Tracing back to the early stage of human race where only hand gestures were used to communicate, we have come a long way where we now interact with computers, almost every day, by a new method called Natural Language Processing. Thanks to the significant rise of AI and ML technologies that help facilitate a seamless interaction between a human being and a machine.
NLP is a type of Artificial Intelligence that provides machines the capability of reading, understanding and interpreting the meaning from human languages. For instance, Amazon’s Alexa understands what we say and knows how to respond . Interestingly, Gartner predicts that 30% of our interactions with technology would be through “conversations” with smart machines.
By implementing NLP, businesses can organize their large amounts of unstructured data, like emails, social media conversations, online chat conversations, etc. to gain insights and take valuable business decisions.
A few of the common NLP applications that we use in our daily life:
- Sentiment Analysis
- Virtual Assistants
- Auto correct
- Speech recognition
- Text analysis
- Intent classification
- Market Intelligence
Let’s dive deep into AI chatbots, one of the most commonly used NLP applications.
NLP in chatbots
AI-powered chatbots is still a hot topic in today’s competitive world. It is estimated that the global chatbot market is expected to reach 1.25 billion dollars by 2025, Adding to that, the race for digital transformation after the pandemic has already caused a surge.
With the potential to provide exceptional customer service, enhance engagement, achieve growth and increase sales, brands across all the industries find chatbots imperative to their business. According to an IBM study
in 2017, 52% customers have hung up on customer support lines just because they didn’t want to wait for an agent. At the same time, it’s frustrating even for live agents to handle irate customers and solve repetitive problems all day long. But AI-powered bots can handle nearly 80% of routine or the Tier I question smartly.
Apart from customer service, chatbots are useful for HR and IT service desks in streamlining and automating workflows so that agents can save time to focus on much higher complex tasks.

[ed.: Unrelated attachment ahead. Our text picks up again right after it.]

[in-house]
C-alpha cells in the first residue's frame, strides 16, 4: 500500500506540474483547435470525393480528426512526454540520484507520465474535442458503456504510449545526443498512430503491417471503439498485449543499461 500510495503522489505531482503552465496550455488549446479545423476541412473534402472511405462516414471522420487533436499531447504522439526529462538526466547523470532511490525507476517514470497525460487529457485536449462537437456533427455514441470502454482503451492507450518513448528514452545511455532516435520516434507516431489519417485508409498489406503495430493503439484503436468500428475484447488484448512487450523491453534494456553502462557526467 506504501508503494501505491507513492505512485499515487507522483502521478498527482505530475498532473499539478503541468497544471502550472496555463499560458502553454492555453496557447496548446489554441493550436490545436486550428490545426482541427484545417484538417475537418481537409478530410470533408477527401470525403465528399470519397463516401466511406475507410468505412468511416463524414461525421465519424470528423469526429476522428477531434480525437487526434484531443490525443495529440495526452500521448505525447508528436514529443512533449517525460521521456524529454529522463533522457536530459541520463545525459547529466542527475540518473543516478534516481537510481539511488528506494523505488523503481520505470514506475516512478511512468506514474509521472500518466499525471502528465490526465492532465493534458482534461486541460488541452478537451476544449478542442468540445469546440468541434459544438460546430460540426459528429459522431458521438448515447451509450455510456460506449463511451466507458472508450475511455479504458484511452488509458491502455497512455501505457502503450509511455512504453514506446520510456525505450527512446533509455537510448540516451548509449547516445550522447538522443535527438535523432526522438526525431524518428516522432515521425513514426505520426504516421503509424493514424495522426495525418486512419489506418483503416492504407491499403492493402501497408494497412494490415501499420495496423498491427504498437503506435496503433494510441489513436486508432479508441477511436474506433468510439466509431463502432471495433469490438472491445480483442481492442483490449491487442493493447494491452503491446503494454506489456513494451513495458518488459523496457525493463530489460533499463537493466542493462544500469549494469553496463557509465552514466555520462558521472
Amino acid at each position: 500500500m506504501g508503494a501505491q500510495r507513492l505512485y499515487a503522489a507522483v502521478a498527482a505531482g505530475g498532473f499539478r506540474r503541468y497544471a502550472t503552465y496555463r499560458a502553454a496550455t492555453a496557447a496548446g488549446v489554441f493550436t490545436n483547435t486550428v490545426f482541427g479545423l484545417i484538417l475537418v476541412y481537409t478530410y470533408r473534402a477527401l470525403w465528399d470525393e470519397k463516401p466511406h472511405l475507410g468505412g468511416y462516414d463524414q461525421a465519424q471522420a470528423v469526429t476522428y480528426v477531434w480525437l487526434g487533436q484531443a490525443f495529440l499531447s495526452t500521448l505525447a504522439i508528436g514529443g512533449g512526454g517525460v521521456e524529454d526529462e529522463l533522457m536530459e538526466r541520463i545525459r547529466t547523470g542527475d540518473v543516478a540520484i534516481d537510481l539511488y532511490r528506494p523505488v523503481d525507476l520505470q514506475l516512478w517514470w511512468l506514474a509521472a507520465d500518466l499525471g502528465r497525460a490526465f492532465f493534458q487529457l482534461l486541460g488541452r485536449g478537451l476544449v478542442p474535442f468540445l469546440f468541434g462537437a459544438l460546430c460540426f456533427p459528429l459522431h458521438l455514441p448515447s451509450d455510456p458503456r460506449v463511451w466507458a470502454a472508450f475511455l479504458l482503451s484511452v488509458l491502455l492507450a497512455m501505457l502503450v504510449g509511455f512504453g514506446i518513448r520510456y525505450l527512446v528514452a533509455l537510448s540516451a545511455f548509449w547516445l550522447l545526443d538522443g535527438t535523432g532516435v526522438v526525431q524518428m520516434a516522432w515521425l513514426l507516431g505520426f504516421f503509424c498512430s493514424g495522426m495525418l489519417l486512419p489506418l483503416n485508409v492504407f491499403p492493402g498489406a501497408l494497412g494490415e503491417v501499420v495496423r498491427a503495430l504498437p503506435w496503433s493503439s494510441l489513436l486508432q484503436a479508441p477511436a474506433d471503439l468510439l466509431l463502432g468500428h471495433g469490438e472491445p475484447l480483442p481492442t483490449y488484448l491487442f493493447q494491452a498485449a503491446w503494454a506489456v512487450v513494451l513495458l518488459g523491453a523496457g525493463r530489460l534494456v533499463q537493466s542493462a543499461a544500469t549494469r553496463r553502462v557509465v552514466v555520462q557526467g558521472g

Why your chatbot needs NLP
Imagine on a website who likes to click answers from a boring, defined set of menu options? We like to express our concerns, our thoughts or what we want to say. Instead, think how interesting would that be if you were to converse with a bot that identifies your sentiment, reacts to it with emojis, and chats with you in a very casual tone just like how your friend does.
How NLP works in chatbot?
NLP is at the core of chatbot architecture without which they add no value. When you type “Hi”, the bot recognizes it as a standard greeting and leverages the AI capability to give a response. It understands the user’s message, parses and converts it into structured data that computers can interpret. A message is not treated as a set of symbols but the hierarchical structure of language – words, phrases, sentences and coherent ideas is analysed.
With the pre-programmed or acquired knowledge, NLP decodes the segments of the sentence and extracts the intent and entity of the message. “Intent” is the goal of the message and “entity” is something that modifies the intent.
For example, in a statement “What is the weather in New York”? the intent of the user is to know the weather. Intents are often a verb or a noun. Here, the entity is “New York” i.e., the “place” Entities are often place, time, or objects.
Without NLP, bots cannot understand the difference between a “Hi” and a “Goodbye”. It is the NLP that provides the input text’s meaning and context for the bot to respond.
Chatbots mimic the different functions of the human brain like learning, reasoning, interacting, understanding and perceiving.
Learning: Chatbots evolve over time, that is, they are capable of accepting user “corrections” and improve response
Reasoning: NLP provides the ability to “read” and parse natural sentences
Interacting: They memorize and recall every single back and forth conversation and can learn to respond from human agents.
Understanding: Chatbots are smart to know what the user’s is intending to ask or know, even if their language is not phrased rightly
Perceiving: Bots that are good at intent recognition can also be trained to answer simple FAQs so that agents can denote time for complex queries.
NLP has changed the way we interact with computers and it will continue do so in the years to come. For businesses, NLP will continue to be more effective in providing customers a better, engaging and personalized experienc
Let’s understand how NLP can add more human touch to your chatbot.